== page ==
Aïda Muluneh, The 99 Series Part Seven, 2012
Aïda Muluneh, The 99 Series Part Seven, 2012. Courtesy: © Aïda Muluneh

There have been concerted attempts to mark a presence for Africa in Venice outside of the national pavilion structure. In 2001, at the 49th Venice Biennale, Salah M. Hassan and Olu Oguibe curated ‘Authentic / Ex-Centric: Africa In and Out of Africa’. Works included Maria Magdalena Campos-Pons’s multimedia installation Spoken Softly with Mama (1998), which grapples with how memory is passed on within everyday objects in the context of expatriation, and Rachid Koraïchi’s Le Chemin de Roses (The Way of the Roses, 2001), an installation exploring the safar (journey) as an allegory of the relationship between art, aesthetics and metaphysics. Two years later, Gilane Tawadros curated ‘Fault Lines: Contemporary African Art and Shifting Landscapes’, which juxtaposed the work of 13 artists – including Laylah Ali, Samta Benyahia, Zarina Bhimji and Rotimi Fani-Kayode – against the socio-political shifts that occurred since the promises of decolonization began to fade in the 1980s. It wasn’t until 2007, however, that Venice Biennale curator Robert Storr broached the idea of an ‘Africa Pavilion’ to permanently solve the perennial underrepresentation of artists from the continent. Although this concept was widely contested for its essentialism and logistical impossibility, it was not new: in 1990, presentations by Nigeria and Zimbabwe appear to have been grouped together as ‘The African Countries Pavilion’.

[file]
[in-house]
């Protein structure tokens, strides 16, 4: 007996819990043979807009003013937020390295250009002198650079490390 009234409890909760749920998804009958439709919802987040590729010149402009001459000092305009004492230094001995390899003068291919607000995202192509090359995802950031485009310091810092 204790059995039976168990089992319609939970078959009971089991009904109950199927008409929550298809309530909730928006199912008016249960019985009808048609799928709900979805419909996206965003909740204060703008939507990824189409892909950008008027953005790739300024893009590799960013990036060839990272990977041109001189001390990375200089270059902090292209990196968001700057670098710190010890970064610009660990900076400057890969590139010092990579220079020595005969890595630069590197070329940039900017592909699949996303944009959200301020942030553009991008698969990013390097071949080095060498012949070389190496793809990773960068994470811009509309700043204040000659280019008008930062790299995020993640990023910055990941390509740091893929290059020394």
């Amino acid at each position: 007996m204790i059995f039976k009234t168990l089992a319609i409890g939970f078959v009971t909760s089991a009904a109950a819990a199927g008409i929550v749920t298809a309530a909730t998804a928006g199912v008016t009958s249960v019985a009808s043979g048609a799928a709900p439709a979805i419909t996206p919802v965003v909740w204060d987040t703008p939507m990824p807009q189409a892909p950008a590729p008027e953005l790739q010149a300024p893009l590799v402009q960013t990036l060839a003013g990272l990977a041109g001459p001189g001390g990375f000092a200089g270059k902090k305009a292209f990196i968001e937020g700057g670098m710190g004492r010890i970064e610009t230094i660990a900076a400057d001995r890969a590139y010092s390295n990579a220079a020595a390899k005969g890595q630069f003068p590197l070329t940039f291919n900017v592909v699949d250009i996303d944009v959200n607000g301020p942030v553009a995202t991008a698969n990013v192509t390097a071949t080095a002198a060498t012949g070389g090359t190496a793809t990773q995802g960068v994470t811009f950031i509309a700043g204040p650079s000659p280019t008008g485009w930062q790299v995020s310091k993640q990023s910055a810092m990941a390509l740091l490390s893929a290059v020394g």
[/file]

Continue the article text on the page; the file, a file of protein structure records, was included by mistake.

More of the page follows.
The cultural agency of African nations dwindled dramatically in the course of the 1980s. Storr’s plans did not trigger any efforts to reclaim the narrative on the part of African governments. Instead, the debacle created an opportunity for controversial Luanda-based businessman and collector Sindika Dokolo to engage curator Simon Njami and artist Fernando Alvim to present ‘Check-List Luanda Pop’. The show is notable for being a clear instance of Africans using the Venice Biennale platform – and the art-market dynamics in which it is embedded – to their own advantage, rather than the other way round. Dokolo and his curatorial team decided to showcase his private collection, which at that time included 500 works by 140 artists from 28 African nations, including Zoulikha Bouabdellah, Mounir Fatmi and Tracey Rose. In the exhibition’s press release, the curators asserted: ‘It was not a question of going [to Venice] as a poor yet tolerated relative, but as a complete entity who would be shown due respect.’ With the biennial now officially open to the continent of Africa, they were ‘no longer seeking now-obsolete inclusion’ but ‘looking to restore balance to the flow of relationships between North and South’. Aware that their ‘at once humble and arrogant’ project had successfully hijacked Storr’s ‘Africa Pavilion’, the curators maintained that it was ‘intended as a manifesto for expression far from established trends and conventions’.